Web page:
The Fifties really started for Francis Albert Sinatra in 1953 – the day he signed a seven-year deal with Alan Livingston, then vice president of A&R at Capitol. Against the overwhelming advice the Sinatra fan had been given against signing Ol’ Blue Eyes who was before then just another washed up crooner, barely able to land a regular nightclub gig. Livingston had thrown Sinatra a lifebuoy when no one else would and it was something of a gamble but one that paid huge dividends in both critical acclaim and sales. Even Sinatra knew he was in trouble, later reflecting to 'The Los Angeles Times': “I stunk. My voice was shot. I knew it and you knew it and everyone knew it.” And according to Livingston, before he signed to Capitol Sinatra was “meek, a pussycat, humble... broke, in debt... at the lowest ebb of his life.” Due to Sinatra being down on his luck the deal was heavily stacked in Capitol’s favour and according to Anthony Summer and Robbyn Swan in ‘Sinatra: The Life’ the deal only gave Sinatra a $1,000 advance, tied him in until the end of the decade and Sinatra was required to pay all studio costs. Sinatra apparently put his moniker on the document at Lucy’s Restaurant in Hollywood on 14 March. The decision to sign Sinatra didn’t go down well at that year’s company convention. Apparently when Livingston made the announcement there was an audible groan from the gathered 200 odd salesmen, local managers and marketing types. And things didn’t start well. The initial four songs he cut at Capitol’s studios on Melrose Avenue were nothing special and it would even be years before two of them were even released. But it took his partnership with arranger Nelson Riddle for his career to gain a new lease of life. ‘Young at Heart’ reached number 2 in the Billboard singles charts early in 1954 (it wasn’t so successful in the UK, only reaching #12 and was only in the charts for one week). It was the start of what was a very good year for Sinatra. He got an Oscar for ‘From Here to Eternity’, the album ‘Songs for Young Lovers’ was in the charts and peaked at #3 in the USA. In the end of year polls, Metronome proclaimed him singer of the year, 'Down Beat' magazine named him most popular male vocalist and a poll of disc jockey’s voted him top male vocalist. Sinatra’s career at Capitol really took off when he teamed up with Riddle to record ‘I’ve Got the World on a String’. On hearing the recording of the song Sinatra enthused wildly: “Jesus Christ! I’m back, baby, I’m back!” The Riddle Sinatra partnership – that lasted up to 1962 – really marked the high watermark of Sinatra career, spanning nine albums. Some, like ‘In the Wee Small Hours’ and ‘Songs for Swingin' Lovers!’ would form part of the bedrock of American popular music and really marked Sinatra’s golden age putting him up there with the all time greats like Elvis Presley and the Beatles. While the two would work closely together and Sinatra praised Riddle as “the greatest arranger in the world” the concept and direction of each album would be Sinatra’s. He would decide the ordering of the songs, perhaps picking a particular mood for a particular song as well as the pacing of an album. And Sinatra was always professional in the studio, being well-versed in studio recording techniques and would always be ready with an observation on how to make improvements, sing a particular line with a different phrasing or to make comments about a particular tempo or tone. Over the years Sinatra would invariably try to book the same musicians and keep to a recording schedule of 8 p.m. to well after 12 in the morning, usually being fuelled by coffee and cigarettes. Sinatra relied heavily on giving old standards a new lease of life – thanks to Riddle – and giving each album a specific feel by picking the mood and drive with the styling reflecting both of their interest in big bands and jazz. There was the sadness of ‘In the Wee Small Hours’, the romance of ‘’Songs for Swingin’ Lovers!’ and the mixture of hope and regret in ‘Swing Easy’. Not only did his sound change but his new contract spurred him on to a complete professional and personal makeover. “I changed record companies, changed attorneys, changed accountants, changed picture companies and changed my clothes,” he once reflected. Sinatra had always worn hats but now they became his trademark. How he wore them was usually an indication of his mood - albeit tipped back or pulled down low over his face. And hats also covered up his increasing baldness and he even had someone spray “hair colouring” on to his ever-expanding bald spot. Even Sinatra’s voice changed. Whereas his son had considered his father’s voice “romantic, tender, wistful” but in 1953 he noticed that it had changed drastically. “Gone was that soft, gentle, dreamy and crooning sound... From that day forward his sound was different, Defiant, assertive, even forceful.” Part of that might have been a conscious decision but part was just his voice changing as he got older – he hit 40 in 1955 – and his heavy drinking and smoking didn’t help either. And lyrically there was a change too. From his crooning days which his son would view as “merely pleasant musical conversation” now he was making a “statement”. Now, lyrics were “first, always first. Not belittling the music behind me, it’s really only a curtain... The word actually dictates to you in a song, it really tells you what it needs.” What that was, according to Riddle, was sex: “Music to me is sex. It’s all tied up somehow. I always have some woman in mind for each song I arrange.” For Sinatra a lot of the time he had Ava Gardner in mind. His often obsessive love for Gardner, whom he had married in 1951 but was separated from in December 1953, would colour many of his Capitol albums. Perhaps none more so than the heartbreaking ‘In the Wee Small Hours’, produced by Voyle Gilmore, in 1955. It’s one of, if not the, break up albums of all time, certainly up there with Bob Dylan’s ‘Blood on the Tracks’ full of unrequited love and loneliness. Most of the songs were recorded in early 1955 when he knew his marriage to Gardner was well and truly over. There’s the barfly confession of ‘Can’t We Be Friends?’ the melancholy of Duke Ellington’s ‘Mood Indigo’ and the pleading of Cole Porter’s ‘What Is This Thing Called Love?’. But possibly the biggest tear-jerker was ‘I Get Along Without You Very Well’: “I’ve forgotten you just like I should, Of course I have, Except to hear your name, Or someone’s laugh that is the same But I’ve forgotten you just like I should.” Gardner certainly got under his skin and his passion for her would come and go for over twnety years sometimes pursuing her around the globe to places like London and Madrid. Sinatra’s apartment in Wilshire and Beverly Glen in Los Angeles, looked, by all accounts like a shrine to the film star. According to valet George Jacobs’ memoirs: “There were pictures everywhere, in the bathrooms, in the closet, on the refrigerator.” And things, apparently, were no better at his Palm Springs home either. Often Sinatra would be found in the early hours in a darkened room, surrounded by pictures of her and the remains of a bottle of brandy nearby. The maudlin album sounded just like that. And all too often he gets filed under ‘Easy Listening’ in record shops for some reason. The album was also groundbreaking in that while it was initially issued as two 10” records it was then reissued in a 12” format, helping to usher in the arrival of the album. And while previously albums had been little more than a collection of songs, ‘In the Wee Small Hours’ was effectively the first concept album with a theme running throughout all sixteen songs. In the same year rock ‘n’ roll was just getting underway. Bill Haley’s ‘Rock Around the Clock’ entered the UK charts and Elvis Presley released his third and fourth Sun singles. Both Bo Diddley and Chuck Berry make their first US chart appearances and Little Richard got all ‘Tutti Frutti’. But while ‘In the Wee Small Hours’ was all night time darkness the following year’s ‘Songs for Swingin’ Lovers!’ was completely different. It briskly skips along on a fine summer’s day and brims with joie de vivre, harking back to earlier albums ‘Songs for Young Lovers’ and ‘Swing Easy!’. Songs like the opener ‘You Make Me Feel So Young’ and ‘You Brought a New Kind of Love to Me’ simply glide along on a cloud of air. There’s a cheeky playfulness there too with Sinatra cocking the listener a knowing wink with ‘Makin’ Whoopee’. Released in March 1956 in the US (and in June in the UK where it reached #12) it’s perhaps the archetypal blueprint for the three-minute pop song. The fiteen track album clocks in at 45 minutes. It’s hard to surpass that brilliant pop craftsmanship from Sinatra’s gentle intonation and Riddle’s light-handed orchestration. In Rolling Stone’s 500 greatest albums of all time the American publication placed the album at #306. In the 50s and part of the early 60s as Chris Rojek’s cultural study of the singer says, Sinatra “became an American Caesar: king of the Rat Pack, champion of the public, and dictator to the press.” His songs became part of “the vernacular of both elite and popular culture in the way that poetry used to before the invention of the phonograph.” Part of Sinatra’s success was down to simply to his work ethic as well as ability. Over Sinatra’s time at Capitol he would provide them with dozens of hit singles, a total of 17 hit albums, three of which would reach the top of the charts and five #2s. In 1958 and 1959 he released three albums per year and seven (including compilations) in 1957. And he still found time to make three films in 1957 and two each in 1958 and 1959. And he made five films in 1955 and four in 1956. Whatever criticism can be levied at Sinatra, being lazy wasn’t one of them. Quantity doesn’t mean quality though and while Sinatra’s standards for the most part were extremely high with albums like ‘Where Are You?’ and ‘No One Cares’ some of the later ones in the 50s left much to be desired despite being huge hits. ‘Come Fly with Me’ in 1958 is mediocre at best and very lightweight and seems to be little more than a marketing attempt to cash in on the growing boom in long-distance air travel with the likes of ‘South of the Border’ just sounding cheesy. And the title track and ‘It’s Nice to Go Trav’ling’ just sounded like he’d been sponsored by some tourist board. The album though made it to the top of the charts and stayed there for five weeks and remained in the Top 50 for 70 weeks. Similarly the following year’s ‘Come Dance with Me’ won a Grammy award for the best album of the year and reached the second spot in the charts on both sides of the Atlantic. but the big band sound was big and brash and Sinatra sounded like he could do that sort of thing in his sleep – and sounded like he was. This was Sinatra by numbers. His film quality was equally erratic. For every ‘Man with the Golden Arm’ and ‘The Manchurian Candidate’ (actually made in 1962) there was rubbish like ‘Johnny Concho’ and ‘Never So Few’. Some of which Sinatra surely must have done for the cheque at the end. Sinatra’s success didn’t just stop when the 50s did and he carried on well into the 60s but he was increasingly out of step with youth who had once seen him as the embodiment of cool and hip. And while later on he flirted with pop and rock music with recordings of ‘Love Me Tender’, ‘Yesterday’ and ‘Mrs Robinson’ he rather held rock ‘n’ roll in contempt. When he founded Reprise Records in 1961 he refused to sign rock acts. For Sinatra this music signified the end of the big band/nightclub era in which he had excelled. Rock ‘n’ roll signified a fundamental shift in the musical tastes of youth and Sinatra held it in low esteem: “It is sung, played and written for the most part by cretinous goons and by means of its almost imbecilic reiterations and sly, lewd – in fact plain dirty – lyrics... it manages to be the martial music of every sideburned delinquent on the face of the earth.” Coming from Sinatra this was just hypocritical. Even at the start of his career he was an overtly sexual singer, standing in a suggestive manner, cradling and caressing the microphone and seducing his largely female audience with his velvety vocals. And with the Rat Pack of Dean Martin and Sammy Davis Jr he projected a bravura masculine lifestyle of endless promiscuity and conspicuous consumption. While Sinatra saw his craft in terms of being a well honed and carefully constructed art, rock ‘n’ roll was wilder, much more spontaneous and freer and what Sinatra would see as indiscipline. Simply Sinatra was left behind. In a wider cultural sense Sinatra embodied America’s postwar consumer culture. The sense that economic prosperity will bring with it happiness and help solve social problems and that scientific and technological advances will benefit everyoned. To Sinatra, America really was the land of the free and opportunities were there for all no matter what colour or beliefs. [And all this with his connections to the Mafia, threats of violence and intimidation...] The 60s, particularly towards the later part of the decade, heralded in a different ethos that was more questioning and sceptical of the prevailing ethos and were more likely to drop out of the American Dream rather than buy into it. For many Sinatra simply became a symbol of a bygone era that they simply couldn’t relate to. But even today Sinatra’s voice still holds the listener captive and he was never on better form than in the 1950s.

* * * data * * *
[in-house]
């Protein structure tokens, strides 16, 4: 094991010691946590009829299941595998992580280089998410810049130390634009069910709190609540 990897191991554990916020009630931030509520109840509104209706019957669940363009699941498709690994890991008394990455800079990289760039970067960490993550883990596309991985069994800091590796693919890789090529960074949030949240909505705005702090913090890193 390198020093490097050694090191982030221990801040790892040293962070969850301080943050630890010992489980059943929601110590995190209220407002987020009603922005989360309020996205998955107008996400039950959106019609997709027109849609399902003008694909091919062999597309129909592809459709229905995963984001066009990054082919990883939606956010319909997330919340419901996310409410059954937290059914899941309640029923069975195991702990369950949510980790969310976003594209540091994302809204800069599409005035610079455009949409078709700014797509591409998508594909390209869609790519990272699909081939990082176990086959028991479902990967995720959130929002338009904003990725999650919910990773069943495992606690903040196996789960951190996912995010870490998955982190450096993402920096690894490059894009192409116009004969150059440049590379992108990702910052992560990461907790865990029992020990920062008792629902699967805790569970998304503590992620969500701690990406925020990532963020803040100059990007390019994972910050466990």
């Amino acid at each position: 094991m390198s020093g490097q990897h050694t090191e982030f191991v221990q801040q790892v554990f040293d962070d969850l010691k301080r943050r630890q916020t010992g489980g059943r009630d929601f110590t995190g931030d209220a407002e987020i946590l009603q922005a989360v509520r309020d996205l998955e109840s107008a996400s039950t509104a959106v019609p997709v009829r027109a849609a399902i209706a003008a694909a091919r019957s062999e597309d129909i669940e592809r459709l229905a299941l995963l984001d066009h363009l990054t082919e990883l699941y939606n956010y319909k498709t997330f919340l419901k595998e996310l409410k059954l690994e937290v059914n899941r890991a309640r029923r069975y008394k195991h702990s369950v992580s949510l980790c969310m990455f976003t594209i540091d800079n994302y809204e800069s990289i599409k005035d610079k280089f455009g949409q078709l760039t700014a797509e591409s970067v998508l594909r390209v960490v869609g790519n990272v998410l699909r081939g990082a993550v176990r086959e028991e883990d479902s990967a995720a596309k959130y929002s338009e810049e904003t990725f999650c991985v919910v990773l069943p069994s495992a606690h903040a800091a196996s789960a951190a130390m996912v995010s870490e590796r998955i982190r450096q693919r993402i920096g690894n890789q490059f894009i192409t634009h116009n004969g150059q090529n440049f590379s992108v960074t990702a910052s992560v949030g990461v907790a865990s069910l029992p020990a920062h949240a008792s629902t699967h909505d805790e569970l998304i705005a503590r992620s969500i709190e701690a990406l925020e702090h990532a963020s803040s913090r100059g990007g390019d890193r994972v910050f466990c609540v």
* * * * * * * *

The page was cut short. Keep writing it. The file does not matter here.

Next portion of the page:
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Frank Sinatra - Frank Sinatra in the Fifties